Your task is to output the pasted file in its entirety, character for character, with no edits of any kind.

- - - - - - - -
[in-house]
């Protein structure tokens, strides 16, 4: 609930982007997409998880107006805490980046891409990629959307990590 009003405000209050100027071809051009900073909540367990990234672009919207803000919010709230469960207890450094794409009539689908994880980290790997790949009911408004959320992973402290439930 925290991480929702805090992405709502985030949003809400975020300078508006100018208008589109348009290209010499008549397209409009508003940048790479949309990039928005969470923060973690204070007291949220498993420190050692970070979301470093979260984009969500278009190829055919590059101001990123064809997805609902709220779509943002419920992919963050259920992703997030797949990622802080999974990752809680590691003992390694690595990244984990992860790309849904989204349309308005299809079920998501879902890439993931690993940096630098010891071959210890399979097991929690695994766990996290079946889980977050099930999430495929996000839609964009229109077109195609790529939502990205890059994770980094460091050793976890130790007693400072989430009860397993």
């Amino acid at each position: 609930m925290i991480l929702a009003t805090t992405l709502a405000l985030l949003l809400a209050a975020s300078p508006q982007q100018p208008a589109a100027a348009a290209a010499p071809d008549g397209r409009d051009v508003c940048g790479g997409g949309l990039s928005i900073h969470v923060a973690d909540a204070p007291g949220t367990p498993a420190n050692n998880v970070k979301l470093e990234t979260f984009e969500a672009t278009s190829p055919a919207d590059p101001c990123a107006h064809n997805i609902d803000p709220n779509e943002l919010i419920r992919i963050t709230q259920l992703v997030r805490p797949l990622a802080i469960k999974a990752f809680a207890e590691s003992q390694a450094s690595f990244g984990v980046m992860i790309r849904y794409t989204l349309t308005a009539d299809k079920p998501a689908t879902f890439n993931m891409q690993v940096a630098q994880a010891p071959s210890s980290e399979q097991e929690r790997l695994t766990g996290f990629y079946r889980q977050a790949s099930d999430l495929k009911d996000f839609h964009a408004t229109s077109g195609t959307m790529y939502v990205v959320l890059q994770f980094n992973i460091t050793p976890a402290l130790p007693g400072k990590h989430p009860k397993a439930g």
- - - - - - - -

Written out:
[in-house]
């Protein structure tokens, strides 16, 4: 609930982007997409998880107006805490980046891409990629959307990590 009003405000209050100027071809051009900073909540367990990234672009919207803000919010709230469960207890450094794409009539689908994880980290790997790949009911408004959320992973402290439930 925290991480929702805090992405709502985030949003809400975020300078508006100018208008589109348009290209010499008549397209409009508003940048790479949309990039928005969470923060973690204070007291949220498993420190050692970070979301470093979260984009969500278009190829055919590059101001990123064809997805609902709220779509943002419920992919963050259920992703997030797949990622802080999974990752809680590691003992390694690595990244984990992860790309849904989204349309308005299809079920998501879902890439993931690993940096630098010891071959210890399979097991929690695994766990996290079946889980977050099930999430495929996000839609964009229109077109195609790529939502990205890059994770980094460091050793976890130790007693400072989430009860397993």
């Amino acid at each position: 609930m925290i991480l929702a009003t805090t992405l709502a405000l985030l949003l809400a209050a975020s300078p508006q982007q100018p208008a589109a100027a348009a290209a010499p071809d008549g397209r409009d051009v508003c940048g790479g997409g949309l990039s928005i900073h969470v923060a973690d909540a204070p007291g949220t367990p498993a420190n050692n998880v970070k979301l470093e990234t979260f984009e969500a672009t278009s190829p055919a919207d590059p101001c990123a107006h064809n997805i609902d803000p709220n779509e943002l919010i419920r992919i963050t709230q259920l992703v997030r805490p797949l990622a802080i469960k999974a990752f809680a207890e590691s003992q390694a450094s690595f990244g984990v980046m992860i790309r849904y794409t989204l349309t308005a009539d299809k079920p998501a689908t879902f890439n993931m891409q690993v940096a630098q994880a010891p071959s210890s980290e399979q097991e929690r790997l695994t766990g996290f990629y079946r889980q977050a790949s099930d999430l495929k009911d996000f839609h964009a408004t229109s077109g195609t959307m790529y939502v990205v959320l890059q994770f980094n992973i460091t050793p976890a402290l130790p007693g400072k990590h989430p009860k397993a439930g």